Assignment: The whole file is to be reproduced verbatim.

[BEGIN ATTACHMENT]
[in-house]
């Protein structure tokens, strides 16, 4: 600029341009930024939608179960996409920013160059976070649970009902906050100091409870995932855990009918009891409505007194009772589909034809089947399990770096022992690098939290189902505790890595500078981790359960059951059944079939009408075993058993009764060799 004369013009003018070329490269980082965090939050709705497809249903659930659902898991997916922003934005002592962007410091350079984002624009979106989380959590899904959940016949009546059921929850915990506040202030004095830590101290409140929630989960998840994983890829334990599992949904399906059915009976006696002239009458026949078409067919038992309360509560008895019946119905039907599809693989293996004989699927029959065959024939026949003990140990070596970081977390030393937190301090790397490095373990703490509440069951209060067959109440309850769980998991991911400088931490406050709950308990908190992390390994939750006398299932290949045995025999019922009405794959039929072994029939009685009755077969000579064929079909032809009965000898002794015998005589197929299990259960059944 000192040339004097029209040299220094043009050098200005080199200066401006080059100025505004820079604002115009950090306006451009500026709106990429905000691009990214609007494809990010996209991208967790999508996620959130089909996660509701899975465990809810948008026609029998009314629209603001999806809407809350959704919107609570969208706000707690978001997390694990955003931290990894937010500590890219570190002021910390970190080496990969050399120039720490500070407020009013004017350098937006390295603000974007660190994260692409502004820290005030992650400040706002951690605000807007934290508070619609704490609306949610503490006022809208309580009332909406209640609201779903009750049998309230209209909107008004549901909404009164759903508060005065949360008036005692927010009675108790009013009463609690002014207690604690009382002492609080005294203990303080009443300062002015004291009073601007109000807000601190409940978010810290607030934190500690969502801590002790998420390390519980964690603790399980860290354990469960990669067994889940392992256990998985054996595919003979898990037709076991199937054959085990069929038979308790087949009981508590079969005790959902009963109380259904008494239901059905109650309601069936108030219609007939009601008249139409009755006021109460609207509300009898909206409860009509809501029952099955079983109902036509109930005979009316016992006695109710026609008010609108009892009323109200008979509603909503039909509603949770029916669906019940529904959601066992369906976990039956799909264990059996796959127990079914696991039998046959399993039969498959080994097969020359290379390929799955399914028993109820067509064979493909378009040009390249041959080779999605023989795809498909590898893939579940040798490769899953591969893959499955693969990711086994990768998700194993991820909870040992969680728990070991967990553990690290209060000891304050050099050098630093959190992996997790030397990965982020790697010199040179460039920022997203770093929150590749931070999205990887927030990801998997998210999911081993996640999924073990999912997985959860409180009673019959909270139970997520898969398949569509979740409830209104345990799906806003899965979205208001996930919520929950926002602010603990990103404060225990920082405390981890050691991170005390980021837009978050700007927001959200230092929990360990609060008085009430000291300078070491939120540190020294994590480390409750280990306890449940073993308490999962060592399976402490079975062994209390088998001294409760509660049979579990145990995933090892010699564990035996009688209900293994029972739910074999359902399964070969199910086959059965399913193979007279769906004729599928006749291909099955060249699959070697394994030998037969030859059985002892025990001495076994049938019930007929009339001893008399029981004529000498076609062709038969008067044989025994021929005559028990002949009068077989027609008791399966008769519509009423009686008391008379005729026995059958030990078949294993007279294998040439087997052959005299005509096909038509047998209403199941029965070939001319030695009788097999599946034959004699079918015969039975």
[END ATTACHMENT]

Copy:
[in-house]
């Protein structure tokens, strides 16, 4: 600029341009930024939608179960996409920013160059976070649970009902906050100091409870995932855990009918009891409505007194009772589909034809089947399990770096022992690098939290189902505790890595500078981790359960059951059944079939009408075993058993009764060799 004369013009003018070329490269980082965090939050709705497809249903659930659902898991997916922003934005002592962007410091350079984002624009979106989380959590899904959940016949009546059921929850915990506040202030004095830590101290409140929630989960998840994983890829334990599992949904399906059915009976006696002239009458026949078409067919038992309360509560008895019946119905039907599809693989293996004989699927029959065959024939026949003990140990070596970081977390030393937190301090790397490095373990703490509440069951209060067959109440309850769980998991991911400088931490406050709950308990908190992390390994939750006398299932290949045995025999019922009405794959039929072994029939009685009755077969000579064929079909032809009965000898002794015998005589197929299990259960059944 000192040339004097029209040299220094043009050098200005080199200066401006080059100025505004820079604002115009950090306006451009500026709106990429905000691009990214609007494809990010996209991208967790999508996620959130089909996660509701899975465990809810948008026609029998009314629209603001999806809407809350959704919107609570969208706000707690978001997390694990955003931290990894937010500590890219570190002021910390970190080496990969050399120039720490500070407020009013004017350098937006390295603000974007660190994260692409502004820290005030992650400040706002951690605000807007934290508070619609704490609306949610503490006022809208309580009332909406209640609201779903009750049998309230209209909107008004549901909404009164759903508060005065949360008036005692927010009675108790009013009463609690002014207690604690009382002492609080005294203990303080009443300062002015004291009073601007109000807000601190409940978010810290607030934190500690969502801590002790998420390390519980964690603790399980860290354990469960990669067994889940392992256990998985054996595919003979898990037709076991199937054959085990069929038979308790087949009981508590079969005790959902009963109380259904008494239901059905109650309601069936108030219609007939009601008249139409009755006021109460609207509300009898909206409860009509809501029952099955079983109902036509109930005979009316016992006695109710026609008010609108009892009323109200008979509603909503039909509603949770029916669906019940529904959601066992369906976990039956799909264990059996796959127990079914696991039998046959399993039969498959080994097969020359290379390929799955399914028993109820067509064979493909378009040009390249041959080779999605023989795809498909590898893939579940040798490769899953591969893959499955693969990711086994990768998700194993991820909870040992969680728990070991967990553990690290209060000891304050050099050098630093959190992996997790030397990965982020790697010199040179460039920022997203770093929150590749931070999205990887927030990801998997998210999911081993996640999924073990999912997985959860409180009673019959909270139970997520898969398949569509979740409830209104345990799906806003899965979205208001996930919520929950926002602010603990990103404060225990920082405390981890050691991170005390980021837009978050700007927001959200230092929990360990609060008085009430000291300078070491939120540190020294994590480390409750280990306890449940073993308490999962060592399976402490079975062994209390088998001294409760509660049979579990145990995933090892010699564990035996009688209900293994029972739910074999359902399964070969199910086959059965399913193979007279769906004729599928006749291909099955060249699959070697394994030998037969030859059985002892025990001495076994049938019930007929009339001893008399029981004529000498076609062709038969008067044989025994021929005559028990002949009068077989027609008791399966008769519509009423009686008391008379005729026995059958030990078949294993007279294998040439087997052959005299005509096909038509047998209403199941029965070939001319030695009788097999599946034959004699079918015969039975």